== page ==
Published online by Cambridge University Press: 11 December 2012
Recent debates over Leon Trotsky's idea of ‘uneven and combined development’ (U&CD) have focused on its potential in the field of International Relations, but they have not established the source of this potential. Does it derive from the philosophical premises of dialectics? The present article argues that the idea of U&CD in fact involves an innovation as fundamental for Marxist dialectics as for other branches of social theory. And it also argues that in formulating this innovation, Trotsky provided a general solution to some of the most basic problems in social and international thought. The argument is set out in three parts. The first part reconstructs Trotsky's own account of dialectical premises and their implications for social explanation. The second shows how the concept of U&CD departs from this, in ways that presuppose the tacit addition of a further ontological premise. Finally, part three analyses the locus classicus of the concept – the opening chapter of Trotsky's History of the Russian Revolution – showing how it is this additional premise which underpins the central achievement of the idea: its incorporation of ‘the international’ into a theory of history.
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10 See, in particular, the forum in Cambridge Review of International Affairs: ‘Debating uneven and combined development: towards a Marxist theory of “the international”? 22:1 (2009), pp. 7–110.
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16 The following paragraphs are based primarily two texts: Trotsky, Notebooks; and Trotsky, Leon, In Defense of Marxism. (Against the Petty-Bourgeois Opposition) (New York: Pioneer Publishers, 1942)Google Scholar.
17 Aristotle defines the syllogism as a ‘discourse in which, certain things being stated, something other than what is stated follows of necessity from their being so’ (Flew, Anthony, A Dictionary of Philosophy (London: Pan Books, 1979), p. 322Google Scholar). In its simplest form, it comprises three ‘terms’, of which the last is held to ‘follow from’ the conjunction of the prior two, as in: ‘All men are mortal. Socrates is a man. Therefore, Socrates is mortal.’
18 Trotsky, Defense, p. 49, emphasis added.
19 Trotsky, Notebooks, pp. 99–101.
20 Trotsky, Defense, p. 50. A cone bearing is an engineered machine part which connects other parts together, usually involving the use of ‘ball bearings’.
21 Trotsky, Defense, p. 50.
22 Trotsky, Leon, The Revolution Betrayed. What is the Soviet Union and Where is it Going? (New York: Pathfinder, 1972), p. 255Google Scholar.
23 Trotsky, Notebooks, p. 77.
24 Ibid., p. 111.
25 Ibid., p. 86.
26 Ibid., p. 50.
27 Ibid., p. 111.
28 Ibid., pp. 50–51.
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38 The notion of a necessary correspondence between the structures of thought and reality is intensely controversial. Max Eastman (Trotsky's translator) characterised it as simple fallacy: a step backwards from formal logic into primitive animism. (See Pomper in Trotsky, Notebooks, pp. 41–2.)
39 Generally speaking, those who have discussed this neglect explain it by reference to the historical context of the emergence of the modern social sciences: namely the nineteenth-century construction of modern centralising states in Europe, and the ideological premium placed on discourses of order and unity at a time when capitalist industrialisation had dissolved the bonds of pre-modern community. See especially Wolf, Europe, p. 9ff, and Tilly, Big Structures, p. 7ff.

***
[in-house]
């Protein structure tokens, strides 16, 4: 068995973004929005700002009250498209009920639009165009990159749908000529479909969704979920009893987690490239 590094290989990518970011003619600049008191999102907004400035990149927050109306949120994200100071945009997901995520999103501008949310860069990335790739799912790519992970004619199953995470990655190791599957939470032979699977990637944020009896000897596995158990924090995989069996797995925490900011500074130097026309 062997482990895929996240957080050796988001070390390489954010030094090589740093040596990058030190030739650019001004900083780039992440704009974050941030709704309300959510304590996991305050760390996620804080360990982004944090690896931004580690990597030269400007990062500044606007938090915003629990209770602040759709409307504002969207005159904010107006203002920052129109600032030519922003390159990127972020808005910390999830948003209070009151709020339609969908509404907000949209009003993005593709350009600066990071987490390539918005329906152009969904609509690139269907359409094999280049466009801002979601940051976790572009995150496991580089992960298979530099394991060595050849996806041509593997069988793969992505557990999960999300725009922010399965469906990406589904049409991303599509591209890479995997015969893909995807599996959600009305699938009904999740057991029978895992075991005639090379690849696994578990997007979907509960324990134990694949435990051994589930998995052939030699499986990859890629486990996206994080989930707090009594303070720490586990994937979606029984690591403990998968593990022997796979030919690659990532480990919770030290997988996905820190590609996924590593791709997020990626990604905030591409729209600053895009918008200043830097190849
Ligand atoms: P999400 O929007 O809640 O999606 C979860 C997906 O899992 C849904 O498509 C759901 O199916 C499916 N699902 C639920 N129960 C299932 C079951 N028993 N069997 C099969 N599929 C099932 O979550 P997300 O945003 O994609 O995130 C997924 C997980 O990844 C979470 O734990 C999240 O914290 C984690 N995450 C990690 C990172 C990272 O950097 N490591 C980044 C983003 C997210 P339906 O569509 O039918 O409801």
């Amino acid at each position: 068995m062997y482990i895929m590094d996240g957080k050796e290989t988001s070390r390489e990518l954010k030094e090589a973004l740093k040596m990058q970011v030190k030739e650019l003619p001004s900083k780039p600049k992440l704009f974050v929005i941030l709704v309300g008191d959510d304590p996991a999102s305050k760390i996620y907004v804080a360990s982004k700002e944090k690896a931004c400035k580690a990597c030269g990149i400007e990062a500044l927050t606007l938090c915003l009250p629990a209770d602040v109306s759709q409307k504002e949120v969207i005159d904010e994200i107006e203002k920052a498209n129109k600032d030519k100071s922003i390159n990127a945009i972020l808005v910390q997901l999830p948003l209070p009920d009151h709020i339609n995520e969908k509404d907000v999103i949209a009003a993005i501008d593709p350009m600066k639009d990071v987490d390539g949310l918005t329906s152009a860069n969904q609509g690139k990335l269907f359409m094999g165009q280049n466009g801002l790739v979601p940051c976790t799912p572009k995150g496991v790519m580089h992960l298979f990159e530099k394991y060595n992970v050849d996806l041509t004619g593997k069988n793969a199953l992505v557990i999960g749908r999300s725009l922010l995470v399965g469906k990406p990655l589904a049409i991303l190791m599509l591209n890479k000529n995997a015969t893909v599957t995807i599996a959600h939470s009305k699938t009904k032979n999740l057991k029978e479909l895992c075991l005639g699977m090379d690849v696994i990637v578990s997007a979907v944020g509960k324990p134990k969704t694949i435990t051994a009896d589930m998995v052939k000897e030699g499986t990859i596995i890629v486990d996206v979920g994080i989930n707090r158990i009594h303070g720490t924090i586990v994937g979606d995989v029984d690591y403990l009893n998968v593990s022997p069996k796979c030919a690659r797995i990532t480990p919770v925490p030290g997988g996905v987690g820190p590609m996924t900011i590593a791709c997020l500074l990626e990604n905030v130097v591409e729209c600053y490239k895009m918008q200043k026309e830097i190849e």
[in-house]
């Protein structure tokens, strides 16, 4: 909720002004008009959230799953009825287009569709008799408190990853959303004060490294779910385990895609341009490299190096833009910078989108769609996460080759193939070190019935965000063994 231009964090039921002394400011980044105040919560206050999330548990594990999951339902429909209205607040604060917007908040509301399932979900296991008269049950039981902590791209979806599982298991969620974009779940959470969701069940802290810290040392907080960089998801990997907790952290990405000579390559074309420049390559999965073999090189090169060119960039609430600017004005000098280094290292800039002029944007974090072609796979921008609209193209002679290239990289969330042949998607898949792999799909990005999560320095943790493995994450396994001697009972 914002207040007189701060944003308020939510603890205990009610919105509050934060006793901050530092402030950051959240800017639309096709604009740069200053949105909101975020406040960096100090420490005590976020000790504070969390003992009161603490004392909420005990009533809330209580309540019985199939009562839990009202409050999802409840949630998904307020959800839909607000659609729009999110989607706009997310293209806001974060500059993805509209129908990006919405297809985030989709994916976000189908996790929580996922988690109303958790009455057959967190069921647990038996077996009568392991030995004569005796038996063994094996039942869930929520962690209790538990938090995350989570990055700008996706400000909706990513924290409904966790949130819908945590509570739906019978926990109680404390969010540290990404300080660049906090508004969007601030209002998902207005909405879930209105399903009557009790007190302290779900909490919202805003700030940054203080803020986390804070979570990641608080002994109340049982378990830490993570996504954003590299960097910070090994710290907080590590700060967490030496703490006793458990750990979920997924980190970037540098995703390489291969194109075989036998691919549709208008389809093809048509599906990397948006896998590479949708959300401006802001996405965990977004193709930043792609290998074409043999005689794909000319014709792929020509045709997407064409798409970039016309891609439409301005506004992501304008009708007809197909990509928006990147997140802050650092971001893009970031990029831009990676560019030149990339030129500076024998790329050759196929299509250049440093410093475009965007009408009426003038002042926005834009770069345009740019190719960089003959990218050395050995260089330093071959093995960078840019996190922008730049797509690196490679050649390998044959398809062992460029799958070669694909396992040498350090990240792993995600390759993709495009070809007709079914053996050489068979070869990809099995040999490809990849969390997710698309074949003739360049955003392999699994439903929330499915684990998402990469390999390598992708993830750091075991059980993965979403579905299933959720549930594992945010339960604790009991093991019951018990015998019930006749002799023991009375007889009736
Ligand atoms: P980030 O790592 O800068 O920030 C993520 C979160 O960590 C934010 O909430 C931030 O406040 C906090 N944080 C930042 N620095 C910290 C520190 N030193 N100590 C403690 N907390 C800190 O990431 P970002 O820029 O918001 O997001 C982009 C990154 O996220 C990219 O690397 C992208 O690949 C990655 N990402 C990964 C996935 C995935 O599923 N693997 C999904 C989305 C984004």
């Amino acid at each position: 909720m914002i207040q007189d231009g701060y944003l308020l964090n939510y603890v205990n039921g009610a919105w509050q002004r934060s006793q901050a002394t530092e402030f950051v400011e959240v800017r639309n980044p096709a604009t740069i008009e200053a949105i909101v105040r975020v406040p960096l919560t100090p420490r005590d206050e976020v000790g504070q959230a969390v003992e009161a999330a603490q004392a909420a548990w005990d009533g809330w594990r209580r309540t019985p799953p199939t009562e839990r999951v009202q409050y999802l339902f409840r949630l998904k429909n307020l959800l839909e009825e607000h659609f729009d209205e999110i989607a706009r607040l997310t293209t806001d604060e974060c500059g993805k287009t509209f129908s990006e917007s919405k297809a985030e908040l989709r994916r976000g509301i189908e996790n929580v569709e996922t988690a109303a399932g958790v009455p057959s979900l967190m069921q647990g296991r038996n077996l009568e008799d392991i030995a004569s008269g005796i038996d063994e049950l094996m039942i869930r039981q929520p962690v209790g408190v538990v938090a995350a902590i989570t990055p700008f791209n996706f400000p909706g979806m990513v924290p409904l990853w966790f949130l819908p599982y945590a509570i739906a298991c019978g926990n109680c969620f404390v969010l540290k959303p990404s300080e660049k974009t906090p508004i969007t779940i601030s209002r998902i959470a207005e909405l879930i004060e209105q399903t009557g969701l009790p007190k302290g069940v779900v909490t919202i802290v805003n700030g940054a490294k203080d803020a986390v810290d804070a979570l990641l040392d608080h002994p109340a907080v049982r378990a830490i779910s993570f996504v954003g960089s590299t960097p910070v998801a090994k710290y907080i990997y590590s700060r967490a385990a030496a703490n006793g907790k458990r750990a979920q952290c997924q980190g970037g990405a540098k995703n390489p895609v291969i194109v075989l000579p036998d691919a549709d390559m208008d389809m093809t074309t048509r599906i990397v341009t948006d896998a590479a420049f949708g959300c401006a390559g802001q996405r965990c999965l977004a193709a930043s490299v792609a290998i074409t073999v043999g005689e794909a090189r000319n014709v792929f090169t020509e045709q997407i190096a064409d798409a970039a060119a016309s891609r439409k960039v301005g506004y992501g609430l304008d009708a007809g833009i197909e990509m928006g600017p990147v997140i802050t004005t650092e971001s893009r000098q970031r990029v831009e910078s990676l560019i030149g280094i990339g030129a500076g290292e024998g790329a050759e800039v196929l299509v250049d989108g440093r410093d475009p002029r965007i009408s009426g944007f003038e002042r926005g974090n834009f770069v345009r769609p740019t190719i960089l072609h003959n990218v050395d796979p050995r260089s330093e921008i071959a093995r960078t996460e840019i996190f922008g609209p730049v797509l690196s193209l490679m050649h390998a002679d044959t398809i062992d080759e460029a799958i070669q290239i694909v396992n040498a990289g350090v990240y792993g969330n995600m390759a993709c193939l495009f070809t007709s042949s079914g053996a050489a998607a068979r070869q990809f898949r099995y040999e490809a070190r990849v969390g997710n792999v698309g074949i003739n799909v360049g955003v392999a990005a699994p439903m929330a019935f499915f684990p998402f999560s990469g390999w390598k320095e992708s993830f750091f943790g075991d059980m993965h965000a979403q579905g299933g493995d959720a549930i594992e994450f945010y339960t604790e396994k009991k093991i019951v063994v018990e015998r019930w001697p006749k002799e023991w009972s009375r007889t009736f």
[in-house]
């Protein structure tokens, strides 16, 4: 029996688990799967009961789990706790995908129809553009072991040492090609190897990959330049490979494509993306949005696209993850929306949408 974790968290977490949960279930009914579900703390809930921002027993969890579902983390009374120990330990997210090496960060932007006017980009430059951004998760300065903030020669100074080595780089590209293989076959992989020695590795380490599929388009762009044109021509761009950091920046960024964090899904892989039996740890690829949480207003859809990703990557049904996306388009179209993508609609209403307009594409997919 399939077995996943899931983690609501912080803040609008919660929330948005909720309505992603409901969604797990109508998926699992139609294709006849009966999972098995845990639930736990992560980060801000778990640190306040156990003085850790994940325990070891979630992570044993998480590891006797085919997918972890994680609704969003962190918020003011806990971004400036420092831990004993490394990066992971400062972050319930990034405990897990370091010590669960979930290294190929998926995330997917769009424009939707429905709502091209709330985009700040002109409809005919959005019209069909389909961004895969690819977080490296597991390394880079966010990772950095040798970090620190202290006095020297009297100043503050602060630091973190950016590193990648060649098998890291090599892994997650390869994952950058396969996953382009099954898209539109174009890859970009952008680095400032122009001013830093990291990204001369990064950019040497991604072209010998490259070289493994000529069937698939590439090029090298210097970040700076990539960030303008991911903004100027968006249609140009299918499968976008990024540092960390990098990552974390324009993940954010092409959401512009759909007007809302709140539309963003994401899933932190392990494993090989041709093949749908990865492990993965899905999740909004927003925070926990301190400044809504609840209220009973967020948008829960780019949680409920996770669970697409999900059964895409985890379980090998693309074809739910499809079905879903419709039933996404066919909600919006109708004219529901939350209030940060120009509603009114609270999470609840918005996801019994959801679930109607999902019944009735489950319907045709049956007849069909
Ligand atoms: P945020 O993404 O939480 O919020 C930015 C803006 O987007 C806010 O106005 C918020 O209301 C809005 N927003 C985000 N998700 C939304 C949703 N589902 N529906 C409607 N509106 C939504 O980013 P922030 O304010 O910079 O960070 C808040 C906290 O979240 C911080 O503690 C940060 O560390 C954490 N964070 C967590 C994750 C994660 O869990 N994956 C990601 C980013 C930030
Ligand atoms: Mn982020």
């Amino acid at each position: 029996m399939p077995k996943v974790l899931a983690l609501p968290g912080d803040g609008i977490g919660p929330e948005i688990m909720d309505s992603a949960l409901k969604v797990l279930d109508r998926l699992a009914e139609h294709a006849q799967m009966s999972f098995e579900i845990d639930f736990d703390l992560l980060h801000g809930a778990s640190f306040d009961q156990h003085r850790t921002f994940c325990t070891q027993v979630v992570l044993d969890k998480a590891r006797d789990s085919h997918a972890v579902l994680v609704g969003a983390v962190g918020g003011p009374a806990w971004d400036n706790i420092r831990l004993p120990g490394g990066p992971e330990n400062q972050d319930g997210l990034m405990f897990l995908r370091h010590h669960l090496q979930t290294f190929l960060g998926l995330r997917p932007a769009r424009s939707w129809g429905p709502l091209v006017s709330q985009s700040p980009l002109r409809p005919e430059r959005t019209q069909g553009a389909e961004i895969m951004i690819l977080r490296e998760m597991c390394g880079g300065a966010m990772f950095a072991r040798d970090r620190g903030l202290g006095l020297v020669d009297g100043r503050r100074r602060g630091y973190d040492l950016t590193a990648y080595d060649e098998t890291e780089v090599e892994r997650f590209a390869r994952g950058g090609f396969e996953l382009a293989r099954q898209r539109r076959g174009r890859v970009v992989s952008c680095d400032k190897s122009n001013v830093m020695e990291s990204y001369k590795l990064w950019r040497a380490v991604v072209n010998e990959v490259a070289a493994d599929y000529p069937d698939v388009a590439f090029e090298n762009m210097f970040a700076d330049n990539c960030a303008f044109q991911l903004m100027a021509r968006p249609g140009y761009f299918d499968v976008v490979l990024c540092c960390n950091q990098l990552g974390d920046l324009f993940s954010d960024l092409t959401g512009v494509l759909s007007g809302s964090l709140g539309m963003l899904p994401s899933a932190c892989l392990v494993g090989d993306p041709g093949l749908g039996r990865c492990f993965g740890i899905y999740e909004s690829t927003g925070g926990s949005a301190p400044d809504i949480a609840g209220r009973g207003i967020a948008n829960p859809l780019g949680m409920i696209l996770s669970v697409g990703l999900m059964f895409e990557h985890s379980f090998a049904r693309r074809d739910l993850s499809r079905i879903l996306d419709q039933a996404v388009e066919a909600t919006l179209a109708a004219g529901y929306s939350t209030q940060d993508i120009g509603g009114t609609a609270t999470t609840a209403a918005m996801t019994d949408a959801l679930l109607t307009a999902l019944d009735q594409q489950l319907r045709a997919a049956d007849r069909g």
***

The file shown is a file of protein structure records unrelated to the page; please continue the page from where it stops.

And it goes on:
40 As Trotsky himself put it: ‘[t]he fundamental “cell” of dialectical thinking is the syllogism. But it [too] undergoes transmutation, changes, like the basic cells in various tissues of an organism change.’ (Trotsky, Notebooks, p. 111).
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46 After all, Trotsky himself presents Russian development as having been shaped by both a ‘whip of external necessity’ and a ‘privilege of historic backwardness’ long before the emergence of capitalist society in the West.
47 An intellectual conundrum for Marxist writers at the time was the question of how and why capitalist industrialisation could have proceeded as far as it had in Russia without, however, producing a capitalist ruling class. By contrast with its Western counterparts, where absolutist states had been overthrown by ‘bourgeois revolutions’ much earlier in the national developmental process, Russia's ‘bourgeois revolution’ appeared ‘belated’ indeed.
48 Trotsky is referring to the fact that the Russian lands were never territorially absorbed into Graeco-Roman civilisation, and hence could not directly access the latter's achievements as part of their own inner heritage. While literally true, this claim ignores the foundational role of interaction with Byzantium in early Russian state-formation. Byzantium was not only the direct politico-cultural continuation of Rome, but also a remarkable fusion of European and non-European cultural forms. In this sense, Trotsky's narrative itself needs to be rescued from its own incipient Eurocentrism. I am grateful to the Editors and to an anonymous reviewer for pointing this out.
49 More accurately: this splaying of differentiation across an inter-societal axis which, in turn, blocked its endogenous consolidation inside Russia.
50 Trotsky, Notebooks, p. 111.
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54 I am grateful to the Editors and an anonymous reviewer for emphasising this very important point.
55 Matin, ‘Redeeming Universalism’. See also Vasilaki, Rosa, ‘Provincialising IR? Deadlocks and Prospects in Post-Western IR Theory’, Millennium – Journal of International Studies, published online 11 July 2012, DOI 10.1177/0305829812451720Google Scholar.
56 Burnham, ‘Science and Style’, p. 104; Knei-Paz, Social and Political Thought, pp. 487–8; Thatcher, ‘Trotsky's Dialectic’, p. 142.